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(ôm), [Skt.,=yes, so be it] for Hindus and Buddhists, a mystic word or mantramantra
, in Hinduism and Buddhism, mystic words used in ritual and meditation. A mantra is believed to be the sound form of reality, having the power to bring into being the reality it represents. There are several types of mantras.
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. Om is regarded as the syllable of the supreme Reality and is sometimes called "the mother of mantras." It is often found at the beginning of prayers, mantras, and scriptures as a word of invocation and adoration. In Hinduism its three Sanskrit phonemes (transliterated a, u, and m) symbolize the triad of BrahmaBrahma
, a god often identified, with Vishnu and Shiva, as one of the three supreme gods in Hinduism. In the late Vedic period he was called Prajapati, the primeval man whose sacrifice permitted the original act of creation. His popularity has declined since the Gupta era (A.D.
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 the creator, VishnuVishnu
, one of the greatest gods of Hinduism, also called Narayana. First mentioned in the Veda as a minor deity, his theistic cults, known as Vaishnavism, or Vishnuism, grew steadily from the first millennium B.C., absorbing numerous different traditions and minor deities.
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 the preserver, and ShivaShiva
or Siva
, one of the greatest gods of Hinduism, also called Mahadeva. The "horned god" and phallic worship of the Indus valley civilization may have been a prototype of Shiva worship or Shaivism.
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 the destroyer, or the three levels of consciousness: waking, dreaming, and deep sleep. In Buddhism it is often understood as symbolizing the true "empty" character of reality, as that truth has been communicated by various historical Buddhas, celestial Buddhas, and, directly, by the true character of reality itself (see sunyatasunyata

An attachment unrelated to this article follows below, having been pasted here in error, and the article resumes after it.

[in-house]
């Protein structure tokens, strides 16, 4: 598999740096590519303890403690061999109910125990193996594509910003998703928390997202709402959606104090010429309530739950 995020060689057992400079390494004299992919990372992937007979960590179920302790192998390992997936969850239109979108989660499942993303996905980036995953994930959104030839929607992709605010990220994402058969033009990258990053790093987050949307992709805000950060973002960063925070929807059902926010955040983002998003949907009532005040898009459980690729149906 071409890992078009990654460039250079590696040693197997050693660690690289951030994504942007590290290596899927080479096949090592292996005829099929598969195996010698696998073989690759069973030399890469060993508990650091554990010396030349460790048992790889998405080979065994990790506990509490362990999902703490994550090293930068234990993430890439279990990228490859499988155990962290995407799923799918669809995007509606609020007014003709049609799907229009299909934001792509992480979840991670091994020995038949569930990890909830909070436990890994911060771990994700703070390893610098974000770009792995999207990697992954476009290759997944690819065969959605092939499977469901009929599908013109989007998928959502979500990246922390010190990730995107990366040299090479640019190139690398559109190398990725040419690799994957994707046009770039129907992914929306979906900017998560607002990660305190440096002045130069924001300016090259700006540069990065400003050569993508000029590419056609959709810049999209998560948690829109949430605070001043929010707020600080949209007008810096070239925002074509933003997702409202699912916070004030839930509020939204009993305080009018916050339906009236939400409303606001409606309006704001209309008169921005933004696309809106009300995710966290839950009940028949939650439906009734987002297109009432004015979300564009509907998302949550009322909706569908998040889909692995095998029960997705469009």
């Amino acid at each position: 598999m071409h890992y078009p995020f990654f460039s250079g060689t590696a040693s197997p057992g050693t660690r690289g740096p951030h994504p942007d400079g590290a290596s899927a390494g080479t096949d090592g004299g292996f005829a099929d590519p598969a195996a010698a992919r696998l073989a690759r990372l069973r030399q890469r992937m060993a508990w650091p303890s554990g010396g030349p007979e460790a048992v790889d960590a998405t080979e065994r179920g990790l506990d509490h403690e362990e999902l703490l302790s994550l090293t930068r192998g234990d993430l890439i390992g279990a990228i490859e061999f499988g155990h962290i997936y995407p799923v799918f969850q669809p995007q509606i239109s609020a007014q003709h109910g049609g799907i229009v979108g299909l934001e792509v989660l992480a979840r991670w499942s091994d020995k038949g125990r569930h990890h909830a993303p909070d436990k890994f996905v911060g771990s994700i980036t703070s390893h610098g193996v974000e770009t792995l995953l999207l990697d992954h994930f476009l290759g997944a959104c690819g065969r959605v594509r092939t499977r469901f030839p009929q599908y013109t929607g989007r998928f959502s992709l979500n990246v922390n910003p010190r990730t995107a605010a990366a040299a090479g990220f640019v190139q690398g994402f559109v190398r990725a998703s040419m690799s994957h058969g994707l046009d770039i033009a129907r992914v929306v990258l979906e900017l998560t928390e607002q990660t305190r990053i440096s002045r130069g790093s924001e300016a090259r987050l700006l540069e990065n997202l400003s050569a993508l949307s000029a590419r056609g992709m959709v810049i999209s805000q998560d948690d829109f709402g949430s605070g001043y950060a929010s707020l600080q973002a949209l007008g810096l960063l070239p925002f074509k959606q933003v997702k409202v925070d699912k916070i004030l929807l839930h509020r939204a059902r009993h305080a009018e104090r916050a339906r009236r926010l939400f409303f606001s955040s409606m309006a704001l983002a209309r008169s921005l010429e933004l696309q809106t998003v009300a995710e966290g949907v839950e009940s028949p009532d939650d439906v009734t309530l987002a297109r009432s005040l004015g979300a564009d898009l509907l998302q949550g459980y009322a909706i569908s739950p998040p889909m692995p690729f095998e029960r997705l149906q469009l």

[Skt.,=emptiness], one of the main tenets of Mahayana Buddhism, first presented by the Perfection of Wisdom (Prajna-paramita) scriptures (1st cent. B.C. on) and later systematized by the Madhyamika school.
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a river in Novosibirsk and Omsk oblasts, RSFSR, a right tributary of the Irtysh River (Ob’ River basin). The Om’ is 1,091 km long and drains an area of 52,600 sq km. Rising on the southeastern edge of the Vasiuganskaia Plain, the river flows, for the most part, across the Barabinskaia Lowland. It is meandering in its middle course. The Om’ is fed primarily by snow. High water occurs in May and July. The mean flow rate 121 km from the mouth is about 64 cu m per sec; maximum flow rate is 814 cu m per sec, and minimum flow rate is 0.80 cu m per sec. The river freezes in the second half of October or the first half of November and thaws in April or early May. The main right tributaries are the Icha, Kama, and Tartas. Timber is floated on the lower 100 km. During high water the river is navigable from the city of Kuibyshev. The city of Kalachinsk is also situated on the Om’, as is Omsk (at the mouth).


The country code for Oman.
References in periodicals archive ?
Patients with clinical suspicion of OME underwent tympanometry.
Patients with suspected OME were booked for myringotomies and any other concomitant surgery such as adenoidectomy.
In these children the probability of persistence of OME is greater than 80%.
Complementary to the current mainstream uses of data mining for learning environments, we apply data mining in the OME for abductive reasoning (Ross, 2010) with transparent explanatory hypotheses.
However, the incremental development in Qiu and Riesbeck (2004) focuses more on contributing material during the learning process rather than on building the environment to monitor learning as the OME does.
After reviewing these risk factors with the mother (including the importance of smoking cessation for the grandmother), the mother asks if he needs antibiotics or a referral to a specialist for treating his OME.
The most significant complication of OME is permanent conductive hearing loss, but tinnitus, cholesteatoma, or tympanosclerosis may also occur.
This, too, calls into serious question whether OME can conclusively be said to be a biofilm disease.
However, many challenge whether one can conclude that OME is "persistent" based on its well-known natural history.
For now, the most important take-home message might be that the inclusion criteria coupled with URI at follow-up are highly predictive of persistent OME and deserving of further patient follow-up and a hearing evaluation.
A diagnosis of persistent OME was pronounced for those children who exhibited effusion on microscopy or an abnormal tympanometry with an average air-bone gap of 10 dB.
Those children in whom persistent OME was confirmed at the specialist clinic were entered into a longitudinal study for 6 months.